Glacier FarmMedia COVID-19 & the Farm

Quinoa acres expanding rapidly

CNS Canada — Canadian quinoa acres have climbed drastically this season and are expected to continue climbing, according to an official with the country’s only quinoa processor.

“As of today we have 5,070 acres with 38 different growers,” said Michael Dutcheshen, general manager at Northern Quinoa Corp. (NorQuin), a specialty grain and food processing company in Saskatoon.

“The most we’ve done in any given year was 1,600 acres. Last year was at about 1,530 acres, so this is our biggest expansion in acreage and next year we hope to double this at least as minimum.”

The majority of those 38 quinoa producers are in Saskatchewan, where the South American crop was first introduced to Canada. Manitoba started producing quinoa in the 1990s and there are now 10 growers — including one with 600 acres, the biggest quinoa producer in the country.

Dutcheshen also mentioned that last year quinoa production expanded into Alberta, where there are now four growers.

“There’s more than enough interest here from growers and this is the best area to grow it in, in the Prairies,” said Dutcheshen. “There’s way more than enough land in the prairies for growing quinoa, probably more than South America has.”

Quinoa originated in South America and has been grown and consumed there for thousands of years, according to NorQuin’s website. In recent years, it has increased in popularity as a healthy food product in North America as it is high in protein, gluten-free and versatile to a variety of cooking styles.

Seeding is currently underway for Canadian quinoa producers, and close to be complete, according to Dutcheshen.

“Quinoa likes dry weather, which is kind of a contradiction in some sense because it grows best north of Highway 16,” said Dutcheshen. “So dry land in those area is better for quinoa. It doesn’t like to sit too wet, but I guess it’s not overly picky either.”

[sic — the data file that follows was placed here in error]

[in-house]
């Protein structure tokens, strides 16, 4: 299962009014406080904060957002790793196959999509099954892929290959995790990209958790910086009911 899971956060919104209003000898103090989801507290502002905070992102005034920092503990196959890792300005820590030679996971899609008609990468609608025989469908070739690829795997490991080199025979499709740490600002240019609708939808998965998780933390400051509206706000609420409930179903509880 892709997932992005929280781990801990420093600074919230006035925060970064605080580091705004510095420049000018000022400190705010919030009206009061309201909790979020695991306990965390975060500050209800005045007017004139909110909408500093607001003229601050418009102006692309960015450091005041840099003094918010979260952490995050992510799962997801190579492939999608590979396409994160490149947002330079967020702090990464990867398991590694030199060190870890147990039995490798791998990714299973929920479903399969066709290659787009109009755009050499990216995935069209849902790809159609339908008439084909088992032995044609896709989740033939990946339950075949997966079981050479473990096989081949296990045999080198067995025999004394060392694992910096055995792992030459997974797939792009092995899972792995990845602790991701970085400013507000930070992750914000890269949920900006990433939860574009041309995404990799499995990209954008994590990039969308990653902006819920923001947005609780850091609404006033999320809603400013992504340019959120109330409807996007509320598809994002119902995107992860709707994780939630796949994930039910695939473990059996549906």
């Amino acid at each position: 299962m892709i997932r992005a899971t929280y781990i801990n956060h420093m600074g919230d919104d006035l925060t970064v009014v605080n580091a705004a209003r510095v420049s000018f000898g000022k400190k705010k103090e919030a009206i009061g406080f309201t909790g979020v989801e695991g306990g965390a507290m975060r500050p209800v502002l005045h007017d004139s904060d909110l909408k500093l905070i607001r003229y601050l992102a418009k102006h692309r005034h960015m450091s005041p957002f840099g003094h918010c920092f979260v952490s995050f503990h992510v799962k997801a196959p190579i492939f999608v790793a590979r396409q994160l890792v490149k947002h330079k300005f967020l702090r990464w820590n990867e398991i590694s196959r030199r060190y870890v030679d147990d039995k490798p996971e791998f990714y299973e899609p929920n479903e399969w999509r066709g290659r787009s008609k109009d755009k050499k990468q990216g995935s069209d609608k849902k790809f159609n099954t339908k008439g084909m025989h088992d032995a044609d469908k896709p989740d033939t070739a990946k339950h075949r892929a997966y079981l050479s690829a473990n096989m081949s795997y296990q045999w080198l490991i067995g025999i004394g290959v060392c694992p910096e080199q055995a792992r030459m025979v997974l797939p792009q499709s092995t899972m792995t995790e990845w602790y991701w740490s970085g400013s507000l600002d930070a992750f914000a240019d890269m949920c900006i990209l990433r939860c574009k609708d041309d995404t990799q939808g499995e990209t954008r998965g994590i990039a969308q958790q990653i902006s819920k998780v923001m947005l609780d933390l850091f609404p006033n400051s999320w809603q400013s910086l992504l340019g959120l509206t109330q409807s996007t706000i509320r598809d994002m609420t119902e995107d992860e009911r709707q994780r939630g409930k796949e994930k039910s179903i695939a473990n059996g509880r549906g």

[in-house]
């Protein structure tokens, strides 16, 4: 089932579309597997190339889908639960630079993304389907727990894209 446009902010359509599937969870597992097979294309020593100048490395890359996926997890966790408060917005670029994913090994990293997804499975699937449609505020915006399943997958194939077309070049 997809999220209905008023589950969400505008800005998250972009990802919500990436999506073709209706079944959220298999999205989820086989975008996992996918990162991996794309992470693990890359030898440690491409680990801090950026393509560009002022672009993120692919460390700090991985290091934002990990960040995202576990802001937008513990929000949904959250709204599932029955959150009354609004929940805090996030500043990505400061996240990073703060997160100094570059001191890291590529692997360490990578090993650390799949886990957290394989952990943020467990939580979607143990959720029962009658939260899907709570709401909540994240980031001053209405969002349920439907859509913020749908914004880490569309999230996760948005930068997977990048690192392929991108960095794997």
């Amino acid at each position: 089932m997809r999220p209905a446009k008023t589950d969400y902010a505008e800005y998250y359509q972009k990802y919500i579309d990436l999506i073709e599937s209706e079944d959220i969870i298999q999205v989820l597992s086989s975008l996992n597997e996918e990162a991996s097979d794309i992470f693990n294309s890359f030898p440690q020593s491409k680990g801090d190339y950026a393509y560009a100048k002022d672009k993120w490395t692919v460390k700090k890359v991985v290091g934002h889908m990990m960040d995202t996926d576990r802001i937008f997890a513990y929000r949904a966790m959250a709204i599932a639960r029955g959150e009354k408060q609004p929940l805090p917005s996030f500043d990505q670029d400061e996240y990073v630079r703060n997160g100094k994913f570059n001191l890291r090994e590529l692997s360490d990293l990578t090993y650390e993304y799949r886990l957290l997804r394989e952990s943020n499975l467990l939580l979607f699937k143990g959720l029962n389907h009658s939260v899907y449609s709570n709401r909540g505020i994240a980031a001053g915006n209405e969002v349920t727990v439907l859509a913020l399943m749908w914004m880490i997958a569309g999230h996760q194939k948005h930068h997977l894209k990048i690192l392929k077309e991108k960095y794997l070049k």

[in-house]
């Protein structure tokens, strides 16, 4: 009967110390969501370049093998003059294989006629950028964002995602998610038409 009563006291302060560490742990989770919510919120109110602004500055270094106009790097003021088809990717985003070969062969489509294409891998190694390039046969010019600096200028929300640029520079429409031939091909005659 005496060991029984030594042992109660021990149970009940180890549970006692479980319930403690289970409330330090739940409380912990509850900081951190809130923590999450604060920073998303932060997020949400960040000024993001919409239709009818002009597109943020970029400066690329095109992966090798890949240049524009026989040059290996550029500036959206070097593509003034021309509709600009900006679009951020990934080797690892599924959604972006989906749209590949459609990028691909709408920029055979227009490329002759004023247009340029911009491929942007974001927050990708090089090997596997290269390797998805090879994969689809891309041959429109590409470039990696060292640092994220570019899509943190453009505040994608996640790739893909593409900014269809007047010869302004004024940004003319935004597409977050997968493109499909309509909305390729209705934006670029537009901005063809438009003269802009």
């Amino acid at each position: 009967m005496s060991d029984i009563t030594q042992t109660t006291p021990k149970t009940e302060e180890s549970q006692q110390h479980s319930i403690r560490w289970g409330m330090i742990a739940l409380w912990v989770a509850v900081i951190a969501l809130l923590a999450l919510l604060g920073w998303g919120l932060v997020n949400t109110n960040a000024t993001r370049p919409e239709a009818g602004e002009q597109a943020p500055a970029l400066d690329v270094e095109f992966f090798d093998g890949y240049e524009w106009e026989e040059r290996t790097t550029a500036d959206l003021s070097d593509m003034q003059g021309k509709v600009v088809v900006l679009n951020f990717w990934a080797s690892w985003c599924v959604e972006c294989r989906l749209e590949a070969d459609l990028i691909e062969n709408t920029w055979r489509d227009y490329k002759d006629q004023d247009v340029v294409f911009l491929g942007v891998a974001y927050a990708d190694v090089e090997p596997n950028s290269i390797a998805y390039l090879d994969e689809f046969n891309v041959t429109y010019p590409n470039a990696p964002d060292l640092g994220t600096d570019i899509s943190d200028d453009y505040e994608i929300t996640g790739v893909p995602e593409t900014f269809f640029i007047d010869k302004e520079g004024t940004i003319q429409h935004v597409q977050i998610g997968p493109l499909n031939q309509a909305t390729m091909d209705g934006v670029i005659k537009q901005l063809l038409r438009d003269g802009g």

Prices on the Canadian quinoa market are rising, he said, and the biggest challenge is remaining competitive with their biggest rival, South America. Dutcheshen added he couldn’t provide exact prices as they were internal to the company.

“If South American prices can continue to rise we will pay our farmers more next year. If it goes down then we may have to drop our pricing, depending on how things go,” said Dutcheshen.

“Sometimes it is difficult for us to compete with South America because they have lower, cheaper labour costs in everything they’ve got. Here, in those instances when there’s an excess production, we have trouble competing because we still have to compete against other crops, such as wheat.”

The biggest demand for quinoa is in North America as a healthy food product, with the majority of the demand coming from the U.S.

“Besides the U.S., Peru has a lot of internal consumption, so does Bolivia,” Dutcheshen added. “But we kind of focus on staying in North America, that’s where most of our quinoa goes. We do get other requests for export as well, we have exported to Hong Kong and Korea, so there’s always options for export but where we do most of our marketing is right here.”

— Marney Blunt writes for Commodity News Service Canada, a Winnipeg company specializing in grain and commodity market reporting.

 

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